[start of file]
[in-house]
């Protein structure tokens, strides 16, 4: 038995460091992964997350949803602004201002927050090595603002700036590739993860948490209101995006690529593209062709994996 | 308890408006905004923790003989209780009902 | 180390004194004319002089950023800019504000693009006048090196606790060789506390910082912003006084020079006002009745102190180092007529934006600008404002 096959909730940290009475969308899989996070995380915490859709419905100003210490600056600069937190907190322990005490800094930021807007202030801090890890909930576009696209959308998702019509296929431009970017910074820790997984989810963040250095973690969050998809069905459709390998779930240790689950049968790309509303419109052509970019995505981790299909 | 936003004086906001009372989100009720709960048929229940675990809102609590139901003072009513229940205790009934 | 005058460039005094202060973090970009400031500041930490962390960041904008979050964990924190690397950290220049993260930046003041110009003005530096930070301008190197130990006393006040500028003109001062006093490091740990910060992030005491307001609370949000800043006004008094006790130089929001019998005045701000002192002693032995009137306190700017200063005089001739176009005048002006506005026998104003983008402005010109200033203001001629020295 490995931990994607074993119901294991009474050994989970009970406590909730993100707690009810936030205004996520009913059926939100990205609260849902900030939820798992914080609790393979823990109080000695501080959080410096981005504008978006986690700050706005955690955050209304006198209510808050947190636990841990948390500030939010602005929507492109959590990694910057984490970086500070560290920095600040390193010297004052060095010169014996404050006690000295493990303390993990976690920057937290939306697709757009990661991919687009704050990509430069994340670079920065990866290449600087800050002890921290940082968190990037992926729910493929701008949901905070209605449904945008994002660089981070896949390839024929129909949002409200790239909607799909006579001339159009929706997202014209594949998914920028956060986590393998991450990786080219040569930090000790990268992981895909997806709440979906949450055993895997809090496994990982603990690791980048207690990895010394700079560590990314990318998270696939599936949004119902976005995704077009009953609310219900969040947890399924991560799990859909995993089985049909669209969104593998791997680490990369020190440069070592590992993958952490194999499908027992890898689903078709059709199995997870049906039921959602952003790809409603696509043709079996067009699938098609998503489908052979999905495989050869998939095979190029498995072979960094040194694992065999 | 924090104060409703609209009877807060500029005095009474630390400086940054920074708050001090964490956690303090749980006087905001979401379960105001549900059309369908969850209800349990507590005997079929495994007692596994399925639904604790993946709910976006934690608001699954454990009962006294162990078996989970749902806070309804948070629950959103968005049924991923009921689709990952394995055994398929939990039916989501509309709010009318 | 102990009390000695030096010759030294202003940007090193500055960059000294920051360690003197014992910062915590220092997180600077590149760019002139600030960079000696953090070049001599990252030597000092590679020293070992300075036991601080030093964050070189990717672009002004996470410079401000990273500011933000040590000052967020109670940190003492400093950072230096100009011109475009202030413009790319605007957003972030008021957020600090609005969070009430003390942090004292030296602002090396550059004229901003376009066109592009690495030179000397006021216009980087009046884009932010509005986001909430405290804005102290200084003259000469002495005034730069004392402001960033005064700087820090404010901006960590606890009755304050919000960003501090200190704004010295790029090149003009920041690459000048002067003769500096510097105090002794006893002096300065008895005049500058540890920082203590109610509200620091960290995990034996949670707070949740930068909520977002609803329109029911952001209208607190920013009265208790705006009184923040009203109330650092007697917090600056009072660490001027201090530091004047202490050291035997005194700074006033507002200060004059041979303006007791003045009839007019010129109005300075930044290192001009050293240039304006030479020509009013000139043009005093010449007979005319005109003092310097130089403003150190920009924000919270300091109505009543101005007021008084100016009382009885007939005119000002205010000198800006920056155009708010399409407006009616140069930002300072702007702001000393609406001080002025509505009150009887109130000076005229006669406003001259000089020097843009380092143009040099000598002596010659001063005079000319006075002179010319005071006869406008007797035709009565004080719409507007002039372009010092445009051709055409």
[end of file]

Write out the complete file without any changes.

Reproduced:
[in-house]
């Protein structure tokens, strides 16, 4: 038995460091992964997350949803602004201002927050090595603002700036590739993860948490209101995006690529593209062709994996 | 308890408006905004923790003989209780009902 | 180390004194004319002089950023800019504000693009006048090196606790060789506390910082912003006084020079006002009745102190180092007529934006600008404002 096959909730940290009475969308899989996070995380915490859709419905100003210490600056600069937190907190322990005490800094930021807007202030801090890890909930576009696209959308998702019509296929431009970017910074820790997984989810963040250095973690969050998809069905459709390998779930240790689950049968790309509303419109052509970019995505981790299909 | 936003004086906001009372989100009720709960048929229940675990809102609590139901003072009513229940205790009934 | 005058460039005094202060973090970009400031500041930490962390960041904008979050964990924190690397950290220049993260930046003041110009003005530096930070301008190197130990006393006040500028003109001062006093490091740990910060992030005491307001609370949000800043006004008094006790130089929001019998005045701000002192002693032995009137306190700017200063005089001739176009005048002006506005026998104003983008402005010109200033203001001629020295 490995931990994607074993119901294991009474050994989970009970406590909730993100707690009810936030205004996520009913059926939100990205609260849902900030939820798992914080609790393979823990109080000695501080959080410096981005504008978006986690700050706005955690955050209304006198209510808050947190636990841990948390500030939010602005929507492109959590990694910057984490970086500070560290920095600040390193010297004052060095010169014996404050006690000295493990303390993990976690920057937290939306697709757009990661991919687009704050990509430069994340670079920065990866290449600087800050002890921290940082968190990037992926729910493929701008949901905070209605449904945008994002660089981070896949390839024929129909949002409200790239909607799909006579001339159009929706997202014209594949998914920028956060986590393998991450990786080219040569930090000790990268992981895909997806709440979906949450055993895997809090496994990982603990690791980048207690990895010394700079560590990314990318998270696939599936949004119902976005995704077009009953609310219900969040947890399924991560799990859909995993089985049909669209969104593998791997680490990369020190440069070592590992993958952490194999499908027992890898689903078709059709199995997870049906039921959602952003790809409603696509043709079996067009699938098609998503489908052979999905495989050869998939095979190029498995072979960094040194694992065999 | 924090104060409703609209009877807060500029005095009474630390400086940054920074708050001090964490956690303090749980006087905001979401379960105001549900059309369908969850209800349990507590005997079929495994007692596994399925639904604790993946709910976006934690608001699954454990009962006294162990078996989970749902806070309804948070629950959103968005049924991923009921689709990952394995055994398929939990039916989501509309709010009318 | 102990009390000695030096010759030294202003940007090193500055960059000294920051360690003197014992910062915590220092997180600077590149760019002139600030960079000696953090070049001599990252030597000092590679020293070992300075036991601080030093964050070189990717672009002004996470410079401000990273500011933000040590000052967020109670940190003492400093950072230096100009011109475009202030413009790319605007957003972030008021957020600090609005969070009430003390942090004292030296602002090396550059004229901003376009066109592009690495030179000397006021216009980087009046884009932010509005986001909430405290804005102290200084003259000469002495005034730069004392402001960033005064700087820090404010901006960590606890009755304050919000960003501090200190704004010295790029090149003009920041690459000048002067003769500096510097105090002794006893002096300065008895005049500058540890920082203590109610509200620091960290995990034996949670707070949740930068909520977002609803329109029911952001209208607190920013009265208790705006009184923040009203109330650092007697917090600056009072660490001027201090530091004047202490050291035997005194700074006033507002200060004059041979303006007791003045009839007019010129109005300075930044290192001009050293240039304006030479020509009013000139043009005093010449007979005319005109003092310097130089403003150190920009924000919270300091109505009543101005007021008084100016009382009885007939005119000002205010000198800006920056155009708010399409407006009616140069930002300072702007702001000393609406001080002025509505009150009887109130000076005229006669406003001259000089020097843009380092143009040099000598002596010659001063005079000319006075002179010319005071006869406008007797035709009565004080719409507007002039372009010092445009051709055409």